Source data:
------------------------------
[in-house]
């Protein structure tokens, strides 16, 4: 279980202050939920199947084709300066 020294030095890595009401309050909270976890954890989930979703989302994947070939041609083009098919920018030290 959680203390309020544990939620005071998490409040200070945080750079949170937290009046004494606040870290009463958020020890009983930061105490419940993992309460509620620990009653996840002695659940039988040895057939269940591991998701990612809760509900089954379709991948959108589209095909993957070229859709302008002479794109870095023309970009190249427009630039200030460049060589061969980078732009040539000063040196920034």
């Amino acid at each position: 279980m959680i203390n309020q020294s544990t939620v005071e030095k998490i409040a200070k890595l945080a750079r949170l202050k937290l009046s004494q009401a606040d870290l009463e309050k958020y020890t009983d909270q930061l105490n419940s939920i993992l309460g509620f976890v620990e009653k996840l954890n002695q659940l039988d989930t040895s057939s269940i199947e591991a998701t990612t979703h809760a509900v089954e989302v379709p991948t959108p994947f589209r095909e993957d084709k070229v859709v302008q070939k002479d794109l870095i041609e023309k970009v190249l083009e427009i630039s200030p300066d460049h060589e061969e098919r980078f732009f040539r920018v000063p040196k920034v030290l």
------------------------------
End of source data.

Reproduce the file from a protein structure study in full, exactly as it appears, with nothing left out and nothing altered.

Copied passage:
[in-house]
């Protein structure tokens, strides 16, 4: 279980202050939920199947084709300066 020294030095890595009401309050909270976890954890989930979703989302994947070939041609083009098919920018030290 959680203390309020544990939620005071998490409040200070945080750079949170937290009046004494606040870290009463958020020890009983930061105490419940993992309460509620620990009653996840002695659940039988040895057939269940591991998701990612809760509900089954379709991948959108589209095909993957070229859709302008002479794109870095023309970009190249427009630039200030460049060589061969980078732009040539000063040196920034």
């Amino acid at each position: 279980m959680i203390n309020q020294s544990t939620v005071e030095k998490i409040a200070k890595l945080a750079r949170l202050k937290l009046s004494q009401a606040d870290l009463e309050k958020y020890t009983d909270q930061l105490n419940s939920i993992l309460g509620f976890v620990e009653k996840l954890n002695q659940l039988d989930t040895s057939s269940i199947e591991a998701t990612t979703h809760a509900v089954e989302v379709p991948t959108p994947f589209r095909e993957d084709k070229v859709v302008q070939k002479d794109l870095i041609e023309k970009v190249l083009e427009i630039s200030p300066d460049h060589e061969e098919r980078f732009f040539r920018v000063p040196k920034v030290l």